Future coal plan requires Bravus groundwater 're-run'
Carmichael coal mine operator Bravus must do further groundwater modelling if it wants to proceed with underground operations that could impact the sacred site of Doongmabulla springs.
The company formally known as Adani performs open-cut mining at the central Queensland site, and admits it has "additional work to do" on future underground plans.
It has been issued with an environmental protection order by the Queensland Environment Department following a groundwater model report on predicted impacts if underground mining commences as planned post 2034.
Based on a preliminary review, the report indicates no predicted impacts to the springs from current and future open cut mining, the department said in a statement on Friday.
"However, the report indicates there may be impacts to the springs from future underground mining under the current approved mine plan," it says.
"It demonstrates underground operations will result in a predicted drawdown which is not consistent with approved impacts."
An Environmental Protection Order has been issued, requiring Bravus to undertake a second groundwater model "re-run" and not to commence underground mining until it gets approval from the department.
"The department recognises the significant cultural and environmental values attached to the Doongmabulla Springs Complex and is committed to ensuring the highest protection is afforded to the springs," it says.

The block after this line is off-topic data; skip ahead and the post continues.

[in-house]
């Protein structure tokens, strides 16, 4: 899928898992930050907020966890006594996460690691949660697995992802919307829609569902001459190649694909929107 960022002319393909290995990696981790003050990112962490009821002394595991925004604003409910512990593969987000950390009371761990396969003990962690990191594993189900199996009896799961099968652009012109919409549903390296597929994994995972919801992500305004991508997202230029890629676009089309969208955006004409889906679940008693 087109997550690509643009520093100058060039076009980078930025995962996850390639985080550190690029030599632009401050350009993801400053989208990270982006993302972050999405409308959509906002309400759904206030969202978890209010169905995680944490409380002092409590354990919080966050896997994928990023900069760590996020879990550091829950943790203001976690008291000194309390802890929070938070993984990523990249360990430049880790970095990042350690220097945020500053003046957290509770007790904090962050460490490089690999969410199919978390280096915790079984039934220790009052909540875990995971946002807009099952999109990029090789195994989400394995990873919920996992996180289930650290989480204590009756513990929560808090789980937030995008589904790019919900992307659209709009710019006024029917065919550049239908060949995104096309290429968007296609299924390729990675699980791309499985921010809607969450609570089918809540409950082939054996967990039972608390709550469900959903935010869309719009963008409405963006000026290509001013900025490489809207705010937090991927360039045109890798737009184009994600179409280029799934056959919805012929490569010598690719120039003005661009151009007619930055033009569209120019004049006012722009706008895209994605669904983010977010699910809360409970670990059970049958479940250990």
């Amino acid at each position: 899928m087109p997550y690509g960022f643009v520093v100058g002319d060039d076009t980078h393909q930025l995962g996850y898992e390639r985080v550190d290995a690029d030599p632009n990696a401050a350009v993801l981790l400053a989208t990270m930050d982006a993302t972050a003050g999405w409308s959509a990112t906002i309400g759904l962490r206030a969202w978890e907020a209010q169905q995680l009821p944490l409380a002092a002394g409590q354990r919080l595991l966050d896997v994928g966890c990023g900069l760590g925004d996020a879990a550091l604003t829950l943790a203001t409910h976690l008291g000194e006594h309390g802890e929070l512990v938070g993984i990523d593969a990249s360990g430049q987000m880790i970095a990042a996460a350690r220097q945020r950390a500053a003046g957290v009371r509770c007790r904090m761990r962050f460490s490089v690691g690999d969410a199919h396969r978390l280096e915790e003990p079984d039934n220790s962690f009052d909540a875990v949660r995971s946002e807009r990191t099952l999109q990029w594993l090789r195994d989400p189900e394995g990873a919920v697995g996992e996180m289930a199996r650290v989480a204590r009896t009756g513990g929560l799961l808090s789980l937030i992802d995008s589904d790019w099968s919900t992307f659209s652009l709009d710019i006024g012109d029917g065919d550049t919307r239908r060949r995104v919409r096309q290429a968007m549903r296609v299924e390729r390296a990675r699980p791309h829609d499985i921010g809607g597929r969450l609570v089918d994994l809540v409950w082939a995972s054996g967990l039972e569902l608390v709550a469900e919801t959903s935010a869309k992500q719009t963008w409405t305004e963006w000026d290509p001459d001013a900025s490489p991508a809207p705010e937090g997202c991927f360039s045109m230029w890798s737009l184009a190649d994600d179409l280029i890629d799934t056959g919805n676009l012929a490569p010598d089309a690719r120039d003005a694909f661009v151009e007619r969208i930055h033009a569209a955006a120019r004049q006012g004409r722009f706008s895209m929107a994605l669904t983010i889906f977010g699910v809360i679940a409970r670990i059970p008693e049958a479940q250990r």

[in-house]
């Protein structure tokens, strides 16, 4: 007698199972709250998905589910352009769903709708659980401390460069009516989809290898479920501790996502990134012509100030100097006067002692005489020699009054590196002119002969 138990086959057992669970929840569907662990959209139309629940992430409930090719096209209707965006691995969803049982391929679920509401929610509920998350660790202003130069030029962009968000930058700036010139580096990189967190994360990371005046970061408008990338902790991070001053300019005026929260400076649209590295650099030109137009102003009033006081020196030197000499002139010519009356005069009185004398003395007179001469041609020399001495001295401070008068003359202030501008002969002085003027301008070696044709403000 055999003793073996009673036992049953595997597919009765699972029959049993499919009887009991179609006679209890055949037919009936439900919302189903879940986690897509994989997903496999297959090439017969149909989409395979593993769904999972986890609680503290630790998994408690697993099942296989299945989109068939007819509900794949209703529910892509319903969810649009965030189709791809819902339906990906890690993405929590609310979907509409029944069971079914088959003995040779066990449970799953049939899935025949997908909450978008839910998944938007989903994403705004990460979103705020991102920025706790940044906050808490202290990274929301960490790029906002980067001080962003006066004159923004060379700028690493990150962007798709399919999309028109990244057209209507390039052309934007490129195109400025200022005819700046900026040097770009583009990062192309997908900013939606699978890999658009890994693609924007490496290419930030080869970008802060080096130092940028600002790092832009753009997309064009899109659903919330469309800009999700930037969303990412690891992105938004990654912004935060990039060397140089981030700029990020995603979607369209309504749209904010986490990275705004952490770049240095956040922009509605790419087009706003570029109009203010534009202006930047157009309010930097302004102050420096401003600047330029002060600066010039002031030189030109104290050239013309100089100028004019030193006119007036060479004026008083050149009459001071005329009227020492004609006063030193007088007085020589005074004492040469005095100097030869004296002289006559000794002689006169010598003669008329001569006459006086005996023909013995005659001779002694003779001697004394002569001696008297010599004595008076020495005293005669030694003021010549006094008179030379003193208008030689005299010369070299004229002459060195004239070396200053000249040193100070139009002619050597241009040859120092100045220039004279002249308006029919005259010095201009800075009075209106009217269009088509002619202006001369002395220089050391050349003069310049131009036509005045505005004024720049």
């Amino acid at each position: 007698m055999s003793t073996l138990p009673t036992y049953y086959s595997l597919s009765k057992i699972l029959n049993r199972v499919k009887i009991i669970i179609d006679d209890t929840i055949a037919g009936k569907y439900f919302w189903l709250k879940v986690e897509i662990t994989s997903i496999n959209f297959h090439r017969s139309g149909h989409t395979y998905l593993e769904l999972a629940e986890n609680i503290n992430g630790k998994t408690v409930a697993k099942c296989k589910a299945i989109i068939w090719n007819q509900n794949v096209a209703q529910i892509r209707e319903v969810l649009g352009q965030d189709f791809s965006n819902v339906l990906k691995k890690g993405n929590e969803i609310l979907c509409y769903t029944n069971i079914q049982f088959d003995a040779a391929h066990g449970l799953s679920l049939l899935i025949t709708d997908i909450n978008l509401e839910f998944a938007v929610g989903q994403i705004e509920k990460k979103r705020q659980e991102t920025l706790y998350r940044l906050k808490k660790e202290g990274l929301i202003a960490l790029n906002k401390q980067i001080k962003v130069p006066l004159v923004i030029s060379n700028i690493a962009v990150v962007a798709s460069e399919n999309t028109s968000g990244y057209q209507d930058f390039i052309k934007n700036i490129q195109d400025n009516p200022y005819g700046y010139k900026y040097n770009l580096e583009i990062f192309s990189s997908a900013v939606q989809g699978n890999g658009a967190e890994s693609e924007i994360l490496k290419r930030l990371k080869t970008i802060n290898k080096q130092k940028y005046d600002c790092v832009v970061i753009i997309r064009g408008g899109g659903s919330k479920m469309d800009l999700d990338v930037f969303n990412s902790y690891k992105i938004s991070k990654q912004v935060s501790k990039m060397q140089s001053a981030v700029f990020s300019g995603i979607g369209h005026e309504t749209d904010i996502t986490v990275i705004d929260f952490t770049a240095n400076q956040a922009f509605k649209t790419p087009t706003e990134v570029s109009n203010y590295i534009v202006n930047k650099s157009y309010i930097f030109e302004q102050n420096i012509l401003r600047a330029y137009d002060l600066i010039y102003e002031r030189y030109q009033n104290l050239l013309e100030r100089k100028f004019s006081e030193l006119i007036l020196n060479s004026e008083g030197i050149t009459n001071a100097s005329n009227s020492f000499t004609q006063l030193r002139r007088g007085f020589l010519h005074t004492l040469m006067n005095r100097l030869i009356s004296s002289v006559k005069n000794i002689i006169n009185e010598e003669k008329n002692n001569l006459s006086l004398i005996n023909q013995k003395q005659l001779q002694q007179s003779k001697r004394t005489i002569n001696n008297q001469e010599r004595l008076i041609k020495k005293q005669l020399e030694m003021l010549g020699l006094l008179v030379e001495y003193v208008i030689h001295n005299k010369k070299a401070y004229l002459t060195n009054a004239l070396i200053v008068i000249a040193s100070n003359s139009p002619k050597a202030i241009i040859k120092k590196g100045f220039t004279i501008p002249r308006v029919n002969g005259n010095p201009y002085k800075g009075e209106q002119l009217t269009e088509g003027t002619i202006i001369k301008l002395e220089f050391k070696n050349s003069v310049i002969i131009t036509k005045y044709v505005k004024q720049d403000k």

But environmental groups are worried the report confirms "what we've always feared".
"This research on the risks to the springs should have been done many years ago, and it's appalling that Queensland and Federal governments both approved the mine without properly understanding the threats to this extraordinary spring system," Lock the Gate Alliance National Coordinator Ellen Roberts said in a statement on Friday.
The mine's environmental authority was designed on an "adaptive management" approach, meaning regular re-runs of the original modelling are required using data collected since mining began.
The groundwater model uses data recorded every two months from a network of about 120 bores on and around Bravus' mining and pastoral leases.
Surface water samples are collected from another 15 locations including the Doongmabulla springs complex, which is a grouping of individual springs that discharge water from the Great Artesian Basin, the company said in a statement on Wednesday.
The nearest of the springs is located about 11 kilometres from mine activity at Carmichael.
""While we are not doing any underground mining now, the new model does indicate we have additional work to do on our future underground mining plans to ensure they do not cause water levels in the springs to fall by more than the 20 centimetres after mining occurs, which is one of our regulatory conditions," Bravus Mining and Resources Chief Operating Officer Mick Crowe said.
""Protecting the springs has always been a top priority for us as we understand both their value to the Traditional Owners of the area and their inherent environmental value, and we will now use the science and the model to rework our future underground mining plans to ensure we comply with our approvals."